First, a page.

Jeff White has been aided several times in recent years by crisis response teams serving some rural Iowa counties.  White, who suffers from depression and schizophrenia, can now call a state-run hotline and request a visit from mental health workers, rather than being admitted to a psychiatric unit or jailed by police.

Mental health crisis teams are no longer just for cities

Newton, Iowa — Jeff White knows what can happen when 911 dispatchers receive a call about a discouraged or agitated person.

He experienced this on several occasions: the 911 operators dispatched the police, who often took him to the hospital or to prison. “They don’t know how to deal with people like me,” said White, who struggles with depression and schizophrenia. “They just don’t. They are just guessing.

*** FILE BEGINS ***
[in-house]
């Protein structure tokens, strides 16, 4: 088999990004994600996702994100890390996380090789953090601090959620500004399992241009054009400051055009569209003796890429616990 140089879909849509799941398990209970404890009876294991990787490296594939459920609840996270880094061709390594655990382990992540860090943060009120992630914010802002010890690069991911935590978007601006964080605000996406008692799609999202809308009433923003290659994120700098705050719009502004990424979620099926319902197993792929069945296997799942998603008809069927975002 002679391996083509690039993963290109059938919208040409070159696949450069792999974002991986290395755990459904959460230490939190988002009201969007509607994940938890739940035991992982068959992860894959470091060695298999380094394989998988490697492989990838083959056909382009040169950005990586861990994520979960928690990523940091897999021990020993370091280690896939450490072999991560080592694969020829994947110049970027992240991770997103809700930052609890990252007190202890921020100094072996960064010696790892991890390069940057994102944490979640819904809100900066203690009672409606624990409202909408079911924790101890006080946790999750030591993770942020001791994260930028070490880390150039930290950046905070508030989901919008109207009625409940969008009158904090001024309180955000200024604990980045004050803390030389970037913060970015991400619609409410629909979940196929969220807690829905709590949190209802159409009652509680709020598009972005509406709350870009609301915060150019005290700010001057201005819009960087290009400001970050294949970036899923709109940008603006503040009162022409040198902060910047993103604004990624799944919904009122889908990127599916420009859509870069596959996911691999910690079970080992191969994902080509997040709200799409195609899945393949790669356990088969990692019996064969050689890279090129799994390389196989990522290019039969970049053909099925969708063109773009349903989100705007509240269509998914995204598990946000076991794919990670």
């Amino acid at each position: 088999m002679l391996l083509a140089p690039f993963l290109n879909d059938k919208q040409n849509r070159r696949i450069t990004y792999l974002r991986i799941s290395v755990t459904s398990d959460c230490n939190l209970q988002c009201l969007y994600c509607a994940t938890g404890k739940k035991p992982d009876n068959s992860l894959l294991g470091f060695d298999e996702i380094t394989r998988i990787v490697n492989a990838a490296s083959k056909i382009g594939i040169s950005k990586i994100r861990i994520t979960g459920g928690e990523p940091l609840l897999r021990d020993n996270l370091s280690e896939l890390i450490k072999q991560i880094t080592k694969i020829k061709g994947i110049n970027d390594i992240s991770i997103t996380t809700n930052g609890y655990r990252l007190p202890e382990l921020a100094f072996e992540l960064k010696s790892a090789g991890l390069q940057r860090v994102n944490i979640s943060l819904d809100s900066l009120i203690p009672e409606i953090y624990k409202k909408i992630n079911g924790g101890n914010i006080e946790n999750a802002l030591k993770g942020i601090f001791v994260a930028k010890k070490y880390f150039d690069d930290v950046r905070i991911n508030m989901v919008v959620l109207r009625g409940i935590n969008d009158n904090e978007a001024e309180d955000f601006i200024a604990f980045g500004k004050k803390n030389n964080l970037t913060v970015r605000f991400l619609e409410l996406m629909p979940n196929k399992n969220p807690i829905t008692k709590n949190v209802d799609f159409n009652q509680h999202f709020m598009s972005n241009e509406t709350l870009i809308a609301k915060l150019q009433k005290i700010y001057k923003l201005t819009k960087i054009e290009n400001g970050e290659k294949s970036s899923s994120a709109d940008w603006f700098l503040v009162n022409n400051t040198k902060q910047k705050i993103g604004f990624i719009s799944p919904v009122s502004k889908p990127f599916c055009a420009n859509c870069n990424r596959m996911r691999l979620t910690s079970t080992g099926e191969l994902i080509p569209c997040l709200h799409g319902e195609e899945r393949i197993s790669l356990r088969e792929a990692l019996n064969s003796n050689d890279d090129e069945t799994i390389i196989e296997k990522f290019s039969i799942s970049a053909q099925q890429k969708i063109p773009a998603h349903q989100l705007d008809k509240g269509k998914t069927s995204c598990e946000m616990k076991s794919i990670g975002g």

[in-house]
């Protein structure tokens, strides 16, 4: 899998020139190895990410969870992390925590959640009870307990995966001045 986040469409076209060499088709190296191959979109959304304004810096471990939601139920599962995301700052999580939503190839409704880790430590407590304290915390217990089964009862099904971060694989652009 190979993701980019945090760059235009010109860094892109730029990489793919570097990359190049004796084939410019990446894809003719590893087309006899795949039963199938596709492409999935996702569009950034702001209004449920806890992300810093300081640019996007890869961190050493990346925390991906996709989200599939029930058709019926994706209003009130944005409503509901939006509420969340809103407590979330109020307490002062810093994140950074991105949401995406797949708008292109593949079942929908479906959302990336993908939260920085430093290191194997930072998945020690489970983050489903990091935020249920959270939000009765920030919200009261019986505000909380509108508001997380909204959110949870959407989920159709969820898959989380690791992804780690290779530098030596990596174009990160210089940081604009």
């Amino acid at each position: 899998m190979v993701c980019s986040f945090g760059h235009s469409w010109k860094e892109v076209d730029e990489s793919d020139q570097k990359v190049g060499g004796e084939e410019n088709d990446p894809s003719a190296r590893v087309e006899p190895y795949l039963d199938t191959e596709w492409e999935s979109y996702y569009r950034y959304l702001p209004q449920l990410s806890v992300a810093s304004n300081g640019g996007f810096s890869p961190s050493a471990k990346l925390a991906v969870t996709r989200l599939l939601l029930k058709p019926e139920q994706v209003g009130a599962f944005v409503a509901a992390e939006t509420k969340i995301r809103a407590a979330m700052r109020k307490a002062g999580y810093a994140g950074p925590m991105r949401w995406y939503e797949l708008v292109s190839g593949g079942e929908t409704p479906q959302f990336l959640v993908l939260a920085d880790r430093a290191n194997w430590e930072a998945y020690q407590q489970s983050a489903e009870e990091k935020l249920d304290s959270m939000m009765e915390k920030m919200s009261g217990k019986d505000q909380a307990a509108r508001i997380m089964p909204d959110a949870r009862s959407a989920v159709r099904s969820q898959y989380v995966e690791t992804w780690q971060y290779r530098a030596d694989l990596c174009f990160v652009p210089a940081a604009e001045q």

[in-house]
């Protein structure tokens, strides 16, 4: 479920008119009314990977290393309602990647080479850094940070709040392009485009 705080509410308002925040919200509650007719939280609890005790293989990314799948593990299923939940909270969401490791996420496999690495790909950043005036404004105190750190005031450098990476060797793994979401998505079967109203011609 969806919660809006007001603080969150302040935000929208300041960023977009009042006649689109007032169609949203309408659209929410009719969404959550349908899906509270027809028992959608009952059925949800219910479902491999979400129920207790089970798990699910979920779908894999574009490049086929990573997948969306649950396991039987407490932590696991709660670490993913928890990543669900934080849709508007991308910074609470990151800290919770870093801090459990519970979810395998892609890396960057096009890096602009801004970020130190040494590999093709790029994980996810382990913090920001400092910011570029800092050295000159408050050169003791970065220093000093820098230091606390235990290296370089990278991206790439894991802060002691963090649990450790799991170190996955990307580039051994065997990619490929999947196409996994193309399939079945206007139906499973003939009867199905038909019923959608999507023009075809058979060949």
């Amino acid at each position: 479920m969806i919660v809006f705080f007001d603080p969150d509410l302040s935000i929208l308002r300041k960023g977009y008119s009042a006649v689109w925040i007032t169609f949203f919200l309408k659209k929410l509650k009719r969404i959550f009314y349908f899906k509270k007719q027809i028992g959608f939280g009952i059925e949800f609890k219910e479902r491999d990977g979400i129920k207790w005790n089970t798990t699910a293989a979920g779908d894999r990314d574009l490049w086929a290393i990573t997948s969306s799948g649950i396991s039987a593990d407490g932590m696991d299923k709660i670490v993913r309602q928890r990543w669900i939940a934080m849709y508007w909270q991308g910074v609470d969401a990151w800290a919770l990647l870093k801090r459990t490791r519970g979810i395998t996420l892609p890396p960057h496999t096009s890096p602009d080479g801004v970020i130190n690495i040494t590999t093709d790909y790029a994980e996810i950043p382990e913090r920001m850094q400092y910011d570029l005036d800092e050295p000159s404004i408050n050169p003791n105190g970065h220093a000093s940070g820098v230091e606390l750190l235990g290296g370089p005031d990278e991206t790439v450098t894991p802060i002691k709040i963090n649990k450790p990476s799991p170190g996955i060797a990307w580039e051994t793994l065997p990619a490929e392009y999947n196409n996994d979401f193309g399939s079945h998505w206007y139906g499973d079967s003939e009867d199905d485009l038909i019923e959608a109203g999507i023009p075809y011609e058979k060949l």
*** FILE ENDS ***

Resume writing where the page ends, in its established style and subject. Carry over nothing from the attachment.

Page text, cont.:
In most of these cases, he says, what he really needed was someone to help him calm down and find follow-up care.

That’s now an option, thanks to an emergency response team serving his area. Instead of calling 911, he can contact a state-run hotline and request a visit from mental health professionals.

The teams are sent by a program that serves 18 mostly rural counties in central and northern Iowa. White, 55, has received help from the crisis team on several occasions in recent years, even after heart problems forced him to move into a nursing home. The service costs him nothing. The team’s goal is to stabilize people at home, instead of admitting them to an overcrowded psychiatric unit or imprisoning them for behaviors stemming from mental illness.

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